What are the pros and cons of being a restaurateur?

It’s a wonderful business. It is fun to develop products, engage with customers and create a place for people to enjoy. The cons are that the hustle never ends. There are always small problems everywhere. It’s always a challenge to tackle these in an effective way.

What are the challenges of the food business in Nepal?

One of the key challenges is creating a team that works well together. Individually people can be great, but in the food industry we all have to work together and we have to create systems from service to dishwashing. For that we need a team that is solid and have each other’s back and a team that would kill for each other… to create this scenario is often challenging.

What’s the competition like?

These days the competition is tough and it’s not just because of the number of restaurants but also the standards of restaurants. It improves year by year which I love and is really nice to see but at the end, it is competition.

How do you perceive the work ethics in Nepal?

I saw a lot of Nepalis working in the F&B industry in Hong Kong from sous-chefs to some of the top names in the industry. Some of the Nepalis have started their own bars as well. Like anywhere in the world, people who choose to work hard, thrive when given the right opportunity and area of interest. My team is really keen to work hard, do things differently and learn.

How do you view the laws of Nepal for foreign investors in SMEs?

It’s challenging. I think, for right or wrong, the interest of the government seems to be on larger scale industry, which is understandable. If I look at investment laws in other countries, there are limitations based on meeting certain amount of money, hiring certain number of people and having certain number of local employees. All of these rules are there in every single country. I would love the opportunity to continue to grow and to do different things, and I would absolutely appreciate the government’s support with that. There is a lot that I can contribute but for that you need a level of security with my investment and the ability to grow.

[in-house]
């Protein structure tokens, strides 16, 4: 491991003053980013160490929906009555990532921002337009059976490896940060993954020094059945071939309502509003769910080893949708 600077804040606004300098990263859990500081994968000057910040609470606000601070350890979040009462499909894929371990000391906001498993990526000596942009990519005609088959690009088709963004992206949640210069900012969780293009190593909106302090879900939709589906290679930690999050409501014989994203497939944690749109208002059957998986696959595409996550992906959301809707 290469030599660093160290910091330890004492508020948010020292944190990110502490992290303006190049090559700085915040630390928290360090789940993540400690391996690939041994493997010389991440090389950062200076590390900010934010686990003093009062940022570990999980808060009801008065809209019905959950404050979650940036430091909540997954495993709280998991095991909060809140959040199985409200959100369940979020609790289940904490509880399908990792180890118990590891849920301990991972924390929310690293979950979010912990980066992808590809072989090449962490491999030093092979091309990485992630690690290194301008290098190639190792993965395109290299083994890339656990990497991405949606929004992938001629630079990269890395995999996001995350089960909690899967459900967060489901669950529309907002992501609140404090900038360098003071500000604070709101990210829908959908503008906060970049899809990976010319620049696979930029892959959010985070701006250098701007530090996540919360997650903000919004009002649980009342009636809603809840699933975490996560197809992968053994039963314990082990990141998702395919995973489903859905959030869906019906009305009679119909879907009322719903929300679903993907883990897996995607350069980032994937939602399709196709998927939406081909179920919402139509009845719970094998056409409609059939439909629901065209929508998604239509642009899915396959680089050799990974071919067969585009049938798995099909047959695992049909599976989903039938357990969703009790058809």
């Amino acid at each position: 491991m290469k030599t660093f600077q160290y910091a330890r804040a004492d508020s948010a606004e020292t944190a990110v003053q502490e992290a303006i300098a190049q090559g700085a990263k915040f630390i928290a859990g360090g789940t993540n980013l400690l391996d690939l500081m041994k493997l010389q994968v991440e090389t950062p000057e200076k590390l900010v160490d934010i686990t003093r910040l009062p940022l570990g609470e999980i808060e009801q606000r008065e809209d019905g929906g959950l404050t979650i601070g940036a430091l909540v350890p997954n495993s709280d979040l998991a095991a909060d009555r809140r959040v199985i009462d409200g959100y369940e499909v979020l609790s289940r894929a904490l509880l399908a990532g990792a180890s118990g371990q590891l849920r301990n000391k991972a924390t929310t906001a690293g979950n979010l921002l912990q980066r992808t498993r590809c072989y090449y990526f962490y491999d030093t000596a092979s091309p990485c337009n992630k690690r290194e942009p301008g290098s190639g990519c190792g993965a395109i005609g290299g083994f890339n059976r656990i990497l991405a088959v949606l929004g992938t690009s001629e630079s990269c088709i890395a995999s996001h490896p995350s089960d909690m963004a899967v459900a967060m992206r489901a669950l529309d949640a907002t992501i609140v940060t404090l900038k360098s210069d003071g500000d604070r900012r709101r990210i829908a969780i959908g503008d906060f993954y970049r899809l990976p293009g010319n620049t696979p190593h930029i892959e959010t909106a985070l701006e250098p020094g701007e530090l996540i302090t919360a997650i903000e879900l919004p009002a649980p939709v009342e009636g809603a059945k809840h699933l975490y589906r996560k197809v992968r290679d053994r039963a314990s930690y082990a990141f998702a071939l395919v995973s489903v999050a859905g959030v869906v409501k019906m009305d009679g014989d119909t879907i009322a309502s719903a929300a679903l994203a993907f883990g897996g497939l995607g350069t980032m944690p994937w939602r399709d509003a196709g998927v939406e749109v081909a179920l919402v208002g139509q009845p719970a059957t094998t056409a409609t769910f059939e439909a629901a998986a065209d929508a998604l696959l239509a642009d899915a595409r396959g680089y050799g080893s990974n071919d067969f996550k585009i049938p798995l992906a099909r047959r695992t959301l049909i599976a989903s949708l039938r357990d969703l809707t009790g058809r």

What has been your success mantra?

There are lots of things in my life where I have not been particularly creative when I first worked at them. I am not naturally talented at things, however I also know that when something works for me it works for me, which motivates me to keep on learning, growing, practicing and developing myself. Though a thing might not have worked for me once, it doesn’t mean that it’s over of me. It means that I have more to learn and do. I guess my mantra is to stay true to myself and to not let the things that are out of my control define me.

Dibesh Dangol is a business reporter for Business 360 covering markets. Before joining Business 360 in 2018, he worked at ECS Media covering events, entertainment, auto and gadgets for four and a half years. Dangol is also involved with Alpha Riding Gears and Made by Aama (MBA).